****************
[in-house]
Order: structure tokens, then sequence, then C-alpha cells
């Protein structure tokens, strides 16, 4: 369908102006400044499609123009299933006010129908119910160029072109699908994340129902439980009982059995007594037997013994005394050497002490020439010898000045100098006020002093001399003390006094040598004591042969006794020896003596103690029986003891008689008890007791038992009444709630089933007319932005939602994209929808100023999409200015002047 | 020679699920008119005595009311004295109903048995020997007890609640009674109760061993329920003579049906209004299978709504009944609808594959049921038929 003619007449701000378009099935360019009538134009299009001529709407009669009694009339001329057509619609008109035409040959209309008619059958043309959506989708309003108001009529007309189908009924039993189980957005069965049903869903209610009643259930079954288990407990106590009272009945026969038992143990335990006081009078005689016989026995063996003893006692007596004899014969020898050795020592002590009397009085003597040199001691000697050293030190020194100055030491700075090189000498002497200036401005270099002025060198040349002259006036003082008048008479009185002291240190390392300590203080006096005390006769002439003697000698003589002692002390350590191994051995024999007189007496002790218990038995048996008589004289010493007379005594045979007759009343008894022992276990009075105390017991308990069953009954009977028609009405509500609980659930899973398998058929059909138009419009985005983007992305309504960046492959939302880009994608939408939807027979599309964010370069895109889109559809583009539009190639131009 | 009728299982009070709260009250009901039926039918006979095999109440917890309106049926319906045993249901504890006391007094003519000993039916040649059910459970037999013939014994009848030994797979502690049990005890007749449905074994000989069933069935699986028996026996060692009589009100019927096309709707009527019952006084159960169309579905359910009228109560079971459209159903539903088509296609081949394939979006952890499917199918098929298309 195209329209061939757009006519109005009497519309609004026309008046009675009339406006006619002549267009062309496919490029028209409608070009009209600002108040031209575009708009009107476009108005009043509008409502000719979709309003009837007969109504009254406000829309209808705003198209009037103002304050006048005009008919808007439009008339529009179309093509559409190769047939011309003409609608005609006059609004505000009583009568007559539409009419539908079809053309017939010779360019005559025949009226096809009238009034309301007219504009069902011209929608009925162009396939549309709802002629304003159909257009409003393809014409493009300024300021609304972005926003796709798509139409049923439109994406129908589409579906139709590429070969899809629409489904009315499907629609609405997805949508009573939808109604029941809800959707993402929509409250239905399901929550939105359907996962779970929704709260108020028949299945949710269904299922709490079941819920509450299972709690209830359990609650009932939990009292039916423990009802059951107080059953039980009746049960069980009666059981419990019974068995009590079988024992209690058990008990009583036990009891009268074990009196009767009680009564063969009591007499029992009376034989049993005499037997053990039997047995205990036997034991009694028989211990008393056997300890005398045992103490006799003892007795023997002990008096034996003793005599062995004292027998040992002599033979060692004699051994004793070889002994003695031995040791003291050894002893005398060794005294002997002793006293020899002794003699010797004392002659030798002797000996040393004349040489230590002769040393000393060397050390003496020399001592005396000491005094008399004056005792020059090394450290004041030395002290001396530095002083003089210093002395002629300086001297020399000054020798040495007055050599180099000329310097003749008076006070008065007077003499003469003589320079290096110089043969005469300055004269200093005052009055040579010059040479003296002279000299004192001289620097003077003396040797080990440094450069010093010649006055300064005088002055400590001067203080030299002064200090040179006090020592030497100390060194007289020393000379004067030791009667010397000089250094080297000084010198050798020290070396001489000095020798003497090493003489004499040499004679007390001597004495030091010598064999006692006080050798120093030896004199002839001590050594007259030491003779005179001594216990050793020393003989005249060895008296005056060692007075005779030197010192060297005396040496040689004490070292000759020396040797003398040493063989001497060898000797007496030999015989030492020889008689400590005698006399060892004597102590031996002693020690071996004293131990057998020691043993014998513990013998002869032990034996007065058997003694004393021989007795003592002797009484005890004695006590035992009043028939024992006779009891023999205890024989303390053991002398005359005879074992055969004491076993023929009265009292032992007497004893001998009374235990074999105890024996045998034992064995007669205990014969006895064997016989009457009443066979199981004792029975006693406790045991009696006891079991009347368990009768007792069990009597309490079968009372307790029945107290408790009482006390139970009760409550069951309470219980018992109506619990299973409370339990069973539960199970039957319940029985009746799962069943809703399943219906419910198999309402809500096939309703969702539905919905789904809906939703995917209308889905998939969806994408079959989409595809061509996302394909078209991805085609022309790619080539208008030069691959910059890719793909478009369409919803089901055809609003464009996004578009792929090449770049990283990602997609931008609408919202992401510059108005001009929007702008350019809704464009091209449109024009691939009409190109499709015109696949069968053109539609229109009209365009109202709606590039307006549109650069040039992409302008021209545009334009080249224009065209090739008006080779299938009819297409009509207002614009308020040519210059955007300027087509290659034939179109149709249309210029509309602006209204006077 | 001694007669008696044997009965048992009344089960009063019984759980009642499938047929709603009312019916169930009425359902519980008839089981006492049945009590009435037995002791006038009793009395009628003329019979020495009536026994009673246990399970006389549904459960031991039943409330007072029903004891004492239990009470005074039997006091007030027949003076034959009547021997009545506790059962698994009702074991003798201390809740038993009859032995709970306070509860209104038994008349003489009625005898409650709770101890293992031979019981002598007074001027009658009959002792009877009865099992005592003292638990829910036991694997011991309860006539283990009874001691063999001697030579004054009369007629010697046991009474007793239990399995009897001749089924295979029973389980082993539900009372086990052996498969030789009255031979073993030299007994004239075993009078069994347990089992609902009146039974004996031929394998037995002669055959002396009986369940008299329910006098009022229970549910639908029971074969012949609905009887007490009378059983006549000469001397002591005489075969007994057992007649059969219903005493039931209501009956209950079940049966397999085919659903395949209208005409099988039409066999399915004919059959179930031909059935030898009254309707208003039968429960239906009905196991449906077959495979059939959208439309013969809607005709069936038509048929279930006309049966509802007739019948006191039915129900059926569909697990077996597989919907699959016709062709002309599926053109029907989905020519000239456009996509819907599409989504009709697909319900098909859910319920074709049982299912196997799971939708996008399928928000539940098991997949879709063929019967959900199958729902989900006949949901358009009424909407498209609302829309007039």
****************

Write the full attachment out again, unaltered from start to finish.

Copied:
[in-house]
Order: structure tokens, then sequence, then C-alpha cells
């Protein structure tokens, strides 16, 4: 369908102006400044499609123009299933006010129908119910160029072109699908994340129902439980009982059995007594037997013994005394050497002490020439010898000045100098006020002093001399003390006094040598004591042969006794020896003596103690029986003891008689008890007791038992009444709630089933007319932005939602994209929808100023999409200015002047 | 020679699920008119005595009311004295109903048995020997007890609640009674109760061993329920003579049906209004299978709504009944609808594959049921038929 003619007449701000378009099935360019009538134009299009001529709407009669009694009339001329057509619609008109035409040959209309008619059958043309959506989708309003108001009529007309189908009924039993189980957005069965049903869903209610009643259930079954288990407990106590009272009945026969038992143990335990006081009078005689016989026995063996003893006692007596004899014969020898050795020592002590009397009085003597040199001691000697050293030190020194100055030491700075090189000498002497200036401005270099002025060198040349002259006036003082008048008479009185002291240190390392300590203080006096005390006769002439003697000698003589002692002390350590191994051995024999007189007496002790218990038995048996008589004289010493007379005594045979007759009343008894022992276990009075105390017991308990069953009954009977028609009405509500609980659930899973398998058929059909138009419009985005983007992305309504960046492959939302880009994608939408939807027979599309964010370069895109889109559809583009539009190639131009 | 009728299982009070709260009250009901039926039918006979095999109440917890309106049926319906045993249901504890006391007094003519000993039916040649059910459970037999013939014994009848030994797979502690049990005890007749449905074994000989069933069935699986028996026996060692009589009100019927096309709707009527019952006084159960169309579905359910009228109560079971459209159903539903088509296609081949394939979006952890499917199918098929298309 195209329209061939757009006519109005009497519309609004026309008046009675009339406006006619002549267009062309496919490029028209409608070009009209600002108040031209575009708009009107476009108005009043509008409502000719979709309003009837007969109504009254406000829309209808705003198209009037103002304050006048005009008919808007439009008339529009179309093509559409190769047939011309003409609608005609006059609004505000009583009568007559539409009419539908079809053309017939010779360019005559025949009226096809009238009034309301007219504009069902011209929608009925162009396939549309709802002629304003159909257009409003393809014409493009300024300021609304972005926003796709798509139409049923439109994406129908589409579906139709590429070969899809629409489904009315499907629609609405997805949508009573939808109604029941809800959707993402929509409250239905399901929550939105359907996962779970929704709260108020028949299945949710269904299922709490079941819920509450299972709690209830359990609650009932939990009292039916423990009802059951107080059953039980009746049960069980009666059981419990019974068995009590079988024992209690058990008990009583036990009891009268074990009196009767009680009564063969009591007499029992009376034989049993005499037997053990039997047995205990036997034991009694028989211990008393056997300890005398045992103490006799003892007795023997002990008096034996003793005599062995004292027998040992002599033979060692004699051994004793070889002994003695031995040791003291050894002893005398060794005294002997002793006293020899002794003699010797004392002659030798002797000996040393004349040489230590002769040393000393060397050390003496020399001592005396000491005094008399004056005792020059090394450290004041030395002290001396530095002083003089210093002395002629300086001297020399000054020798040495007055050599180099000329310097003749008076006070008065007077003499003469003589320079290096110089043969005469300055004269200093005052009055040579010059040479003296002279000299004192001289620097003077003396040797080990440094450069010093010649006055300064005088002055400590001067203080030299002064200090040179006090020592030497100390060194007289020393000379004067030791009667010397000089250094080297000084010198050798020290070396001489000095020798003497090493003489004499040499004679007390001597004495030091010598064999006692006080050798120093030896004199002839001590050594007259030491003779005179001594216990050793020393003989005249060895008296005056060692007075005779030197010192060297005396040496040689004490070292000759020396040797003398040493063989001497060898000797007496030999015989030492020889008689400590005698006399060892004597102590031996002693020690071996004293131990057998020691043993014998513990013998002869032990034996007065058997003694004393021989007795003592002797009484005890004695006590035992009043028939024992006779009891023999205890024989303390053991002398005359005879074992055969004491076993023929009265009292032992007497004893001998009374235990074999105890024996045998034992064995007669205990014969006895064997016989009457009443066979199981004792029975006693406790045991009696006891079991009347368990009768007792069990009597309490079968009372307790029945107290408790009482006390139970009760409550069951309470219980018992109506619990299973409370339990069973539960199970039957319940029985009746799962069943809703399943219906419910198999309402809500096939309703969702539905919905789904809906939703995917209308889905998939969806994408079959989409595809061509996302394909078209991805085609022309790619080539208008030069691959910059890719793909478009369409919803089901055809609003464009996004578009792929090449770049990283990602997609931008609408919202992401510059108005001009929007702008350019809704464009091209449109024009691939009409190109499709015109696949069968053109539609229109009209365009109202709606590039307006549109650069040039992409302008021209545009334009080249224009065209090739008006080779299938009819297409009509207002614009308020040519210059955007300027087509290659034939179109149709249309210029509309602006209204006077 | 001694007669008696044997009965048992009344089960009063019984759980009642499938047929709603009312019916169930009425359902519980008839089981006492049945009590009435037995002791006038009793009395009628003329019979020495009536026994009673246990399970006389549904459960031991039943409330007072029903004891004492239990009470005074039997006091007030027949003076034959009547021997009545506790059962698994009702074991003798201390809740038993009859032995709970306070509860209104038994008349003489009625005898409650709770101890293992031979019981002598007074001027009658009959002792009877009865099992005592003292638990829910036991694997011991309860006539283990009874001691063999001697030579004054009369007629010697046991009474007793239990399995009897001749089924295979029973389980082993539900009372086990052996498969030789009255031979073993030299007994004239075993009078069994347990089992609902009146039974004996031929394998037995002669055959002396009986369940008299329910006098009022229970549910639908029971074969012949609905009887007490009378059983006549000469001397002591005489075969007994057992007649059969219903005493039931209501009956209950079940049966397999085919659903395949209208005409099988039409066999399915004919059959179930031909059935030898009254309707208003039968429960239906009905196991449906077959495979059939959208439309013969809607005709069936038509048929279930006309049966509802007739019948006191039915129900059926569909697990077996597989919907699959016709062709002309599926053109029907989905020519000239456009996509819907599409989504009709697909319900098909859910319920074709049982299912196997799971939708996008399928928000539940098991997949879709063929019967959900199958729902989900006949949901358009009424909407498209609302829309007039």